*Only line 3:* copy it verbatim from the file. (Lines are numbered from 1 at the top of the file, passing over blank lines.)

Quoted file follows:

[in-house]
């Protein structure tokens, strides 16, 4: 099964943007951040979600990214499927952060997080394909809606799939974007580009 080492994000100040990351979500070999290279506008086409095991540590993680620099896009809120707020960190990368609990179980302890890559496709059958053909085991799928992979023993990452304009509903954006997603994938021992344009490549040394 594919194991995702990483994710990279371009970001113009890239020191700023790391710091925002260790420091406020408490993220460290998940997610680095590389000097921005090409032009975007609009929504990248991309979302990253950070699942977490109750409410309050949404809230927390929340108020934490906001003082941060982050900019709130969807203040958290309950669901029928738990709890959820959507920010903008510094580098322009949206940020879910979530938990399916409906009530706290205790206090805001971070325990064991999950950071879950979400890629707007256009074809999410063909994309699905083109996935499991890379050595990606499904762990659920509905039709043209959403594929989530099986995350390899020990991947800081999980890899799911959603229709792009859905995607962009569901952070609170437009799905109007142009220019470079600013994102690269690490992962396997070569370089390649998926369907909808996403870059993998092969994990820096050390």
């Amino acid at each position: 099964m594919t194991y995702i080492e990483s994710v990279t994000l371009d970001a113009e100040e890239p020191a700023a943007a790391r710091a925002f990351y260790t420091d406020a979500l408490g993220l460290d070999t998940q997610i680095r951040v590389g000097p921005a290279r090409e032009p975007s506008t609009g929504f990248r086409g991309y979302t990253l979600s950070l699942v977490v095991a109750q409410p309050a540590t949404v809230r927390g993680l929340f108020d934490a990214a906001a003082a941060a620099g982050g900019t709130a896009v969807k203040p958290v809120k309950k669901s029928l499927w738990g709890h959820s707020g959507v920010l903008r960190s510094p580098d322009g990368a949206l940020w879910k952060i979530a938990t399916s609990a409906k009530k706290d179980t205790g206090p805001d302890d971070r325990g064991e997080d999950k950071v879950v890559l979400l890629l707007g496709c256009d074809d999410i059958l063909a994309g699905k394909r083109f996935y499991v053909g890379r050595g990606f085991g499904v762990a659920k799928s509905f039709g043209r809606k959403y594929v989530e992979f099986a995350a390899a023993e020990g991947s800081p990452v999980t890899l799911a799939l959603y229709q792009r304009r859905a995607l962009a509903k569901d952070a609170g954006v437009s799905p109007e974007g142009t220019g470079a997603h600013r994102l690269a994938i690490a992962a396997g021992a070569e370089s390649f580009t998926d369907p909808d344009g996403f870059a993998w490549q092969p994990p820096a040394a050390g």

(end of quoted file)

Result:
């Amino acid at each position: 099964m594919t194991y995702i080492e990483s994710v990279t994000l371009d970001a113009e100040e890239p020191a700023a943007a790391r710091a925002f990351y260790t420091d406020a979500l408490g993220l460290d070999t998940q997610i680095r951040v590389g000097p921005a290279r090409e032009p975007s506008t609009g929504f990248r086409g991309y979302t990253l979600s950070l699942v977490v095991a109750q409410p309050a540590t949404v809230r927390g993680l929340f108020d934490a990214a906001a003082a941060a620099g982050g900019t709130a896009v969807k203040p958290v809120k309950k669901s029928l499927w738990g709890h959820s707020g959507v920010l903008r960190s510094p580098d322009g990368a949206l940020w879910k952060i979530a938990t399916s609990a409906k009530k706290d179980t205790g206090p805001d302890d971070r325990g064991e997080d999950k950071v879950v890559l979400l890629l707007g496709c256009d074809d999410i059958l063909a994309g699905k394909r083109f996935y499991v053909g890379r050595g990606f085991g499904v762990a659920k799928s509905f039709g043209r809606k959403y594929v989530e992979f099986a995350a390899a023993e020990g991947s800081p990452v999980t890899l799911a799939l959603y229709q792009r304009r859905a995607l962009a509903k569901d952070a609170g954006v437009s799905p109007e974007g142009t220019g470079a997603h600013r994102l690269a994938i690490a992962a396997g021992a070569e370089s390649f580009t998926d369907p909808d344009g996403f870059a993998w490549q092969p994990p820096a040394a050390g």